Rents paid in advance do not affect landlord's power to give notice to quit
Landlords and their managing agents will welcome a Court of Appeal ruling that rents paid by tenants in advance will not be treated as a deposit, inadvertently prejudicing their potential ability to serve notice to quit.
There has been doubt over whether rent paid in advance (usually covering the first six months of a tenancy) should legally be treated as a deposit. This is important as it can affect the legal validity of notices to quit served by landlords.
In a recent case, a tenant with a risky credit rating was asked to pay six months' rent in advance under an assured shorthold tenancy, as well as her deposit. A clause was inserted into the tenancy agreement to provide for this, but a previous clause saying the rent was payable monthly was left in, leading to an inconsistency.
The landlord later served notice to quit. If the six months' rent was a deposit, the notice was invalid because the payment would then be a 'security' for the performance of the tenant's obligations or the discharge of any of her liabilities, under the law. The tenant therefore claimed it was a deposit.
The Court of Appeal considered the question: if the landlord asked the tenant to pay the rent for one of the months covered by the six-monthly advance, would she have done so? It decided she would have refused on the basis she had already paid rent for that month. The advance was therefore rent, and could not be a deposit or 'security'.
- Landlords and their managing agents can now ask for six months' rent in advance without it being treated as a deposit and inadvertently prejudicing their ability to serve notice to quit in certain circumstances.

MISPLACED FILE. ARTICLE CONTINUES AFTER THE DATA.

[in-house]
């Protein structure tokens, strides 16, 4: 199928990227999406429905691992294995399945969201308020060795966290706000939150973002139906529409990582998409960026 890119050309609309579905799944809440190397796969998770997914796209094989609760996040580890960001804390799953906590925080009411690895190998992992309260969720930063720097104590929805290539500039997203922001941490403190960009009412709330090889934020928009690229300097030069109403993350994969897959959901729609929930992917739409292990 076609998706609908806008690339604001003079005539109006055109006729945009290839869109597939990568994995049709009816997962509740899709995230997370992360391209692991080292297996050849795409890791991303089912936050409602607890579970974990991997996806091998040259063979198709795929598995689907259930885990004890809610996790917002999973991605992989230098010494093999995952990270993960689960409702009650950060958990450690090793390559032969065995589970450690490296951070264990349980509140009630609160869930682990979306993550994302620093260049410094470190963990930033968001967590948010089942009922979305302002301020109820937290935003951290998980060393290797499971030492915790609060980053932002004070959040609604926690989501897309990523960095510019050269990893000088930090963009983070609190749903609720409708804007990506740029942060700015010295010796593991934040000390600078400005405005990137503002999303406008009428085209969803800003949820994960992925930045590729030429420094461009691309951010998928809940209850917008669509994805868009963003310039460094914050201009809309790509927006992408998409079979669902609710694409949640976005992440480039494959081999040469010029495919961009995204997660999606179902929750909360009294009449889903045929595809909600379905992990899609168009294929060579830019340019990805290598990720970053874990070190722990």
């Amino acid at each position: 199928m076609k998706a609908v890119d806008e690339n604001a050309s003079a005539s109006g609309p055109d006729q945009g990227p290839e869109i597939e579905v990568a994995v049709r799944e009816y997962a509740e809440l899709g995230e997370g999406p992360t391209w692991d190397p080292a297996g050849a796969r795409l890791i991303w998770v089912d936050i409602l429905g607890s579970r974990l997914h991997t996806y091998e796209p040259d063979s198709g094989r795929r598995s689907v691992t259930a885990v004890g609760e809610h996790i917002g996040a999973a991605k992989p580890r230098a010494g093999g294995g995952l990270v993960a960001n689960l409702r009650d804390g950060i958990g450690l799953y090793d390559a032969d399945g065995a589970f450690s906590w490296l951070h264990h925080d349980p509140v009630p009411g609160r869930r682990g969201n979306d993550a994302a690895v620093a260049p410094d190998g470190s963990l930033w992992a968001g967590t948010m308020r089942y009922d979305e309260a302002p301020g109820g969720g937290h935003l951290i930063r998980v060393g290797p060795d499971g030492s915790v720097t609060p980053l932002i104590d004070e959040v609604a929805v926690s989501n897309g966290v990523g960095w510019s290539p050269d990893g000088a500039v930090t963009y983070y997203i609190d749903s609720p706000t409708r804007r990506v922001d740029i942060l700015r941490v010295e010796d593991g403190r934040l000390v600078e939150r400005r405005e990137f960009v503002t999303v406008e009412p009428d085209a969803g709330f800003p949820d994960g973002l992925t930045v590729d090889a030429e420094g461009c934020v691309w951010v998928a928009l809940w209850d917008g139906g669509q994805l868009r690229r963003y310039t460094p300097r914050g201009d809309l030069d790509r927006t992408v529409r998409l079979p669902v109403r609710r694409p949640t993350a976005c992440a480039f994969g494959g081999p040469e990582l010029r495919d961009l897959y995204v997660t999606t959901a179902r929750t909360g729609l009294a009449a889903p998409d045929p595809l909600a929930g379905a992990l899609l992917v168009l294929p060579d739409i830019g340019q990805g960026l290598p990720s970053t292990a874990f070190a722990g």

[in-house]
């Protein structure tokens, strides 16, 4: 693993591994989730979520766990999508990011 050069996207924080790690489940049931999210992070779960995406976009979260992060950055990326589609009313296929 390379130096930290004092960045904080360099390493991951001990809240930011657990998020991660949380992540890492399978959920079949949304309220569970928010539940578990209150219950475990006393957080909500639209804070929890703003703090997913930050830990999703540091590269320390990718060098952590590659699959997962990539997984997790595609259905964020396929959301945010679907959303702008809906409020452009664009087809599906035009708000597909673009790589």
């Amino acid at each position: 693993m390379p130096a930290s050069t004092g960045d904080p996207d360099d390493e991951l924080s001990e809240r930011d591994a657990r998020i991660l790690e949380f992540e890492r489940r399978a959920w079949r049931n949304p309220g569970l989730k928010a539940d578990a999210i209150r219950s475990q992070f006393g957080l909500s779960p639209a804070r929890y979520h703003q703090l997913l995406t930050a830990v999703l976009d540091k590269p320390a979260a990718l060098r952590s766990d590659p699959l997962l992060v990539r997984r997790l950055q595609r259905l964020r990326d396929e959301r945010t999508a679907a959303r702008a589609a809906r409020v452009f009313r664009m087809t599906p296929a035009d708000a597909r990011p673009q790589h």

- However, they should take care to ensure changes to tenancy agreements to reflect payment of rent in advance do not create inconsistencies in the agreement.
Case ref: Johnson & Ors v Anne Alexander Old  EWCA Civ 415
Jonathan Waters is the founder of Helix Law. Before qualifying as a Solicitor he worked in industry and in investment banking for over a decade. He was also the Partner in charge of Commercial Litigation, Employment Law and Property Litigation at Stephen Rimmer LLP. Jonathan has wide experience of helping and advising businesses to avoid or to deal with commercial disputes and in particular construction disputes.
This article is written to raise awareness of the issues it discusses and it may not be updated after it is first written, even if the law changes. It is not intended to be legal advice and cannot be relied on as such. Helix Law is not responsible or liable for any action taken or not taken as a result of this article. If you think the matters set out affect you and you wish to apply them to your particular circumstances then we are happy to give you free initial telephone advice.